Valuation is the most important concept in finance, and something that every business owner should know something about. At the end of the day, each of us is in business to create value. Your company’s value captures nearly everything about your business in one, easy-to-understand number.
Valuation has a reputation for being boring, abstract, and complex…and to be honest, it tends to be. But fear not, I’ve boiled it down to three key concepts that make it easy.
- Valuation Methodology
- Common Pitfalls
- Value-Based Management
We’ll start with a simple definition – valuation is the price that a reasonable person would pay to own the future cash flows of a business less any debt owed plus all cash on hand.
There are a number of different ways to calculate the value of a business, but the two most common methods are the discounted cash flow and market multiple methods.
Under the discounted cash flow method, or DCF for short, you try to estimate the business’ future cash flows and determine how much they’re worth today.
The important thing is that we now understand that when using the discounted cash flow method, the value of your business is based on two things: the cash flows you think you’ll generate in the future, and the reasonable rate of risk-adjusted return you require to earn on those cash flows.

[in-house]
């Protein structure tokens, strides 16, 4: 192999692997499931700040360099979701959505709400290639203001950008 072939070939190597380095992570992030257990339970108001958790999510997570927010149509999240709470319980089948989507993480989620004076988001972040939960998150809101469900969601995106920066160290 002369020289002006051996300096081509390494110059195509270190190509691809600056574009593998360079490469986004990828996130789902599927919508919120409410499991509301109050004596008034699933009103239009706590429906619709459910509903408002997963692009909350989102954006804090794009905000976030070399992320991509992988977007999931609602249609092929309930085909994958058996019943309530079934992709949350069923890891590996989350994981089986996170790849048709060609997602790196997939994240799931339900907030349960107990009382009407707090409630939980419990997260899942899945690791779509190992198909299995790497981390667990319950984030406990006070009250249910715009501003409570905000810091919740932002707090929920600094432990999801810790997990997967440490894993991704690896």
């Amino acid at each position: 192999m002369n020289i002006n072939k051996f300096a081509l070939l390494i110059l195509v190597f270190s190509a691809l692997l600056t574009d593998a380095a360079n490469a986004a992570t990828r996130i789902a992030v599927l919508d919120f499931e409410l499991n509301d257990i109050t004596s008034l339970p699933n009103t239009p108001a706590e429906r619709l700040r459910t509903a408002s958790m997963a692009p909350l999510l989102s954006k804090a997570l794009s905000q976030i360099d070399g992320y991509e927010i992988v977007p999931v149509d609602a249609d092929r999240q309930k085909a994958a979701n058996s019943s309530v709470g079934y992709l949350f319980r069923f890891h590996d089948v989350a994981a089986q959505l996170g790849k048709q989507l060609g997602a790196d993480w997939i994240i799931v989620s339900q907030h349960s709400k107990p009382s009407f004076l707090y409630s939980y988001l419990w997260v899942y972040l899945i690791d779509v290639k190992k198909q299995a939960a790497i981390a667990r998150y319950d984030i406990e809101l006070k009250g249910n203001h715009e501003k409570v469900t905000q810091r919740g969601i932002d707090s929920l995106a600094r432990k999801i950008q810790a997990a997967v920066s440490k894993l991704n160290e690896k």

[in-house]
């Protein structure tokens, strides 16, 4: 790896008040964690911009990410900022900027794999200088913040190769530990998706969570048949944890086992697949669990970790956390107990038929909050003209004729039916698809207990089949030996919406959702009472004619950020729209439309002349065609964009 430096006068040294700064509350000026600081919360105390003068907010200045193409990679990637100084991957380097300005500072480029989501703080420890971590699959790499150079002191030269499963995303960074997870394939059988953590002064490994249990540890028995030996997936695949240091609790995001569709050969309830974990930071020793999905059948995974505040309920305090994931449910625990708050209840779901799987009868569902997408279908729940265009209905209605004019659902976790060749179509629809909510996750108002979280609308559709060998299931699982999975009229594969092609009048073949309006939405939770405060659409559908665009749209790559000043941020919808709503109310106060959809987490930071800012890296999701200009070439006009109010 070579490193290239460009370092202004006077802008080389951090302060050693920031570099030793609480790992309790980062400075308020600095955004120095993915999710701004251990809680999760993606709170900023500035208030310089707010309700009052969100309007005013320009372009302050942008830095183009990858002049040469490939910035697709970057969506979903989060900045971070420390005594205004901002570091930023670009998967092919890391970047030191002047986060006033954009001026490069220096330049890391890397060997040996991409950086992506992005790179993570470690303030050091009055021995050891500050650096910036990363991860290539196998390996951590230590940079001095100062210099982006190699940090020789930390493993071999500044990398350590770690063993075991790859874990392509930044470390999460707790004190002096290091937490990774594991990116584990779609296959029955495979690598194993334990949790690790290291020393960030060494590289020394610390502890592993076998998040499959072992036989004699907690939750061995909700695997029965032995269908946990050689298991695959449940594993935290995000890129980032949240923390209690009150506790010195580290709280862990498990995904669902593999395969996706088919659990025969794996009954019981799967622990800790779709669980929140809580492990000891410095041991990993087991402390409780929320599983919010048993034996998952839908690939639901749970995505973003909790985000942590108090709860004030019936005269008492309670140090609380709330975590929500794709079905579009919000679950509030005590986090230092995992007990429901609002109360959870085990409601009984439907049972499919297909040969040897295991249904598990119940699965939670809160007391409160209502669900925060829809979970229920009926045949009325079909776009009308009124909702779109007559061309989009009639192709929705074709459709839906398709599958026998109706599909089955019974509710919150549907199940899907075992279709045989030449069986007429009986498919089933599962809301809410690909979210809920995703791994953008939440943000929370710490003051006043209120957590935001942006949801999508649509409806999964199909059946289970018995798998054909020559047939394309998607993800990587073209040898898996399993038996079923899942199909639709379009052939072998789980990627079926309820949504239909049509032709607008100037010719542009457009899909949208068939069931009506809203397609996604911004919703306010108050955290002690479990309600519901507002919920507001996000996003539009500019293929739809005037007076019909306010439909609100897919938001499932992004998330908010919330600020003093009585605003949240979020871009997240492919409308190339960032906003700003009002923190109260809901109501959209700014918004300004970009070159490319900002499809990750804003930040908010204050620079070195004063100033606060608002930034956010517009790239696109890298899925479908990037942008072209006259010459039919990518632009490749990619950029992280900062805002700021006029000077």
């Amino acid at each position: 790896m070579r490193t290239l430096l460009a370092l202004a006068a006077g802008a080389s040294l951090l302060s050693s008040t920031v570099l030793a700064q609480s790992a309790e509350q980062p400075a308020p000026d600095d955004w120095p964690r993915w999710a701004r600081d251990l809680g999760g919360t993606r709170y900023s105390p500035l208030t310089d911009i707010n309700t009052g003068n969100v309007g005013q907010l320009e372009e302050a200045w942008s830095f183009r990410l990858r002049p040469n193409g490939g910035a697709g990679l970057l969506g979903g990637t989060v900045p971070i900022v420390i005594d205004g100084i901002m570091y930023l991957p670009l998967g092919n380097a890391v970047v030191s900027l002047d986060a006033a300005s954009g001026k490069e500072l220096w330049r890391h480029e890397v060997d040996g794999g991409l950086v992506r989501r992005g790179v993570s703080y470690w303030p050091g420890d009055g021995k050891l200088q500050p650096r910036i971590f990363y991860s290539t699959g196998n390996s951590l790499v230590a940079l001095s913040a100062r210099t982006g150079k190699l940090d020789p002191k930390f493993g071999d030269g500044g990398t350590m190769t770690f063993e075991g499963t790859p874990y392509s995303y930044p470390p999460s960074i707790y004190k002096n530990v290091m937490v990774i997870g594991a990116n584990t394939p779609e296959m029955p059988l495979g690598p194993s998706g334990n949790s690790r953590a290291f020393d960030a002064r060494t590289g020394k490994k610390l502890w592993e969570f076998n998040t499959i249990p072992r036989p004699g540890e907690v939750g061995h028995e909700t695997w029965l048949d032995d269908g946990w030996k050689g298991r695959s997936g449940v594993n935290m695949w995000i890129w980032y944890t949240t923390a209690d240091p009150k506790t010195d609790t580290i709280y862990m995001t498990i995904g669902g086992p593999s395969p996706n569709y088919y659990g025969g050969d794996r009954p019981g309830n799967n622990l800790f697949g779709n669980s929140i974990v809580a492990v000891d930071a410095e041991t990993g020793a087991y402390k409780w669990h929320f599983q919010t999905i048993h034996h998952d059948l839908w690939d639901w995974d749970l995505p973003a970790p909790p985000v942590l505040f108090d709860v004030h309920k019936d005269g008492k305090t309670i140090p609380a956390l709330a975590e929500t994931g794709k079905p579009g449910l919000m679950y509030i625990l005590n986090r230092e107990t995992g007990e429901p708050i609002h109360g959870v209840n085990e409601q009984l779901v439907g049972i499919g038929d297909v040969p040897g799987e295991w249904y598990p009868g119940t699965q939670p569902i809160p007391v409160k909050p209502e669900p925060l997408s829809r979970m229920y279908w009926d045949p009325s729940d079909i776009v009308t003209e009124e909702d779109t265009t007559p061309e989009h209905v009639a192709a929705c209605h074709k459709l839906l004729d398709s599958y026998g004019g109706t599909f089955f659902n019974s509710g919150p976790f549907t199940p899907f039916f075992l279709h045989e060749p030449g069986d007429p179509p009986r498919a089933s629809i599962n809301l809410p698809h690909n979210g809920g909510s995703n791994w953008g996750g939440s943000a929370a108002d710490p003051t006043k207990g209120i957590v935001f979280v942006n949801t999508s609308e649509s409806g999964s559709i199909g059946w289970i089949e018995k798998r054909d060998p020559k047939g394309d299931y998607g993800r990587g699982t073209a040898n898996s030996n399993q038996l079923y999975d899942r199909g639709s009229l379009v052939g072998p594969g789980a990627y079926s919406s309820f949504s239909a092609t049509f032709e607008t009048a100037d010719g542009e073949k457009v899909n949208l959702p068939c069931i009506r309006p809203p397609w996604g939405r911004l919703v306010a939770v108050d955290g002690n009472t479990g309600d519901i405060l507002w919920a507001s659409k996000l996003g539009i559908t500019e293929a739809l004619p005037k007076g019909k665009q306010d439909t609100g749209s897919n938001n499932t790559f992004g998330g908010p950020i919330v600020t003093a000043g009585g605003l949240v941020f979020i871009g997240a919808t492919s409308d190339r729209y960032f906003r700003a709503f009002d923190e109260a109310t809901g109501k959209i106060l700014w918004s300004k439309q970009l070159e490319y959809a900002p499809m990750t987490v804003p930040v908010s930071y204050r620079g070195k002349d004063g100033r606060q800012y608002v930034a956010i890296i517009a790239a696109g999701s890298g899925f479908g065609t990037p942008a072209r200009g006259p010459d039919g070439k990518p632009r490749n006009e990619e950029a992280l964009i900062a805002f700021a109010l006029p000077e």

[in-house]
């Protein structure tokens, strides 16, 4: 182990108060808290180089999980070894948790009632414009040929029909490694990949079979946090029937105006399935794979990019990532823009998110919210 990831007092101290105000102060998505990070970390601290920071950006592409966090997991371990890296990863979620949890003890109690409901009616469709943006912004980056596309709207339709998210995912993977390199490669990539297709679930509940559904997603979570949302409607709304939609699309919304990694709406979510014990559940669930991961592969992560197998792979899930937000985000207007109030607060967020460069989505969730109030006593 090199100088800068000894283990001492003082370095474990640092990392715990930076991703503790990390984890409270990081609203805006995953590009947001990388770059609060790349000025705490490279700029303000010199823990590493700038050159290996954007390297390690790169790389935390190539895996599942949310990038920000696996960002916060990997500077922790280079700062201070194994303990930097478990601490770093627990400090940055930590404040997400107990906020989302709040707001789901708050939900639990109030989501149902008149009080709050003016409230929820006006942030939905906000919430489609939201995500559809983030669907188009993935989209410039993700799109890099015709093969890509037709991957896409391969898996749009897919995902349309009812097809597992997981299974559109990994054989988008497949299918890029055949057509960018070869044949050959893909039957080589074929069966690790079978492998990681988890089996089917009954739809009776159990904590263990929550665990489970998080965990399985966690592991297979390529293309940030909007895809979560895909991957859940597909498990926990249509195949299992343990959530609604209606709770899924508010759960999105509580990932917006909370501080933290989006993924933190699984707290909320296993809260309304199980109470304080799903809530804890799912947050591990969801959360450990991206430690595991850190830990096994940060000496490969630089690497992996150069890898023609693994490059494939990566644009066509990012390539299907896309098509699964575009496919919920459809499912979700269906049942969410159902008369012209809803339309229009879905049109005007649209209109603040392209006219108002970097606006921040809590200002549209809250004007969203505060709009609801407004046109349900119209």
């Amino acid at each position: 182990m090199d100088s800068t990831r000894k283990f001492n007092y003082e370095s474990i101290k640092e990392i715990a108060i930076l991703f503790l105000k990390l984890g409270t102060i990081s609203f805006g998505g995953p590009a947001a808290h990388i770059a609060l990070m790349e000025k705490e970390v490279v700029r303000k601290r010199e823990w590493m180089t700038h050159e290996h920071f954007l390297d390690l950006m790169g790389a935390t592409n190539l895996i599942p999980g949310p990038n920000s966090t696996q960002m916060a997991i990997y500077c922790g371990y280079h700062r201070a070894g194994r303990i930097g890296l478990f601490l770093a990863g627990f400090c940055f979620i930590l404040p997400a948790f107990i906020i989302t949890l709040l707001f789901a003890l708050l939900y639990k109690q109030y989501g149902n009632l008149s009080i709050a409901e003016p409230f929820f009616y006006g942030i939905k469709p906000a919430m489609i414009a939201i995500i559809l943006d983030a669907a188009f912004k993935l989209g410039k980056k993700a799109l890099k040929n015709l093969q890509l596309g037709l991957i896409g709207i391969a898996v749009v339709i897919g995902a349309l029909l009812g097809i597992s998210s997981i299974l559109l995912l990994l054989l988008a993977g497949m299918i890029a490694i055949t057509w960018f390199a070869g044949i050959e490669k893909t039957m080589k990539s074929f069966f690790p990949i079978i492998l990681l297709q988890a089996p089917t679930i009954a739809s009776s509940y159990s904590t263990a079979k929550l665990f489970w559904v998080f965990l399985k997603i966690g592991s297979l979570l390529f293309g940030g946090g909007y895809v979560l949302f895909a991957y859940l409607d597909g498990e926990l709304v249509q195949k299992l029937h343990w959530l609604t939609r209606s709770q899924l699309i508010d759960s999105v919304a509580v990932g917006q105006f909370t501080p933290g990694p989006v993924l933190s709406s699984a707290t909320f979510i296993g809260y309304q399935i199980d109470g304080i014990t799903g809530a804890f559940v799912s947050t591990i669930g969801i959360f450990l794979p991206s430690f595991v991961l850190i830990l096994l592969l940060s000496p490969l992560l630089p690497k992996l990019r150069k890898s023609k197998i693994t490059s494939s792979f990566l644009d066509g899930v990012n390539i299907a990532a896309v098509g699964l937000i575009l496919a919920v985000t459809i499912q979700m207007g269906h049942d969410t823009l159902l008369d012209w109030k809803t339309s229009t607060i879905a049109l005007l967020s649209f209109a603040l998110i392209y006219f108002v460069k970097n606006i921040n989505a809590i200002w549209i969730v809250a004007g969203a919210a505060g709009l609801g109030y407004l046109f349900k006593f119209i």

Once you estimate the cash flows and determine an appropriate discount rate, you simply utilize the present value concept to calculate the value of the cash flows. Then, you subtract all of the debt that you owe and add in any cash on hand to arrive at the value of the business.
Another, more easier to calculate approach to valuing your business, is called the market multiple method. In this method we don’t worry about projecting cash flows or figuring out what a reasonable rate of return might be. Instead, we look at businesses that have actually sold and compare the sales price to a metric in the business, such as revenue or earnings. Let’s look at another, slightly simpler example.
Let’s say that you own a restaurant and you want to know how much it’s worth. You know that a similar restaurant in your city recently sold for $1 million dollars and had about $200,000 in earnings. The market multiple for this business is calculated by taking the sales price of $1 million and dividing it by earnings of $200,000. In this case, the multiple is 5 times earnings.
So, using this estimate, you’d simply multiply your earnings by 5, subtract debt and add cash to figure out what your company might be worth.
Now there are benefits and drawbacks to both approaches. The discounted cash flow model, while complicated, does a really great job of capturing the specific story of your business, and more importantly the direction you think it’s headed. The problem is that it’s really hard to predict the future accurately. It’s even harder to figure out what a reasonable rate of return would be for your business.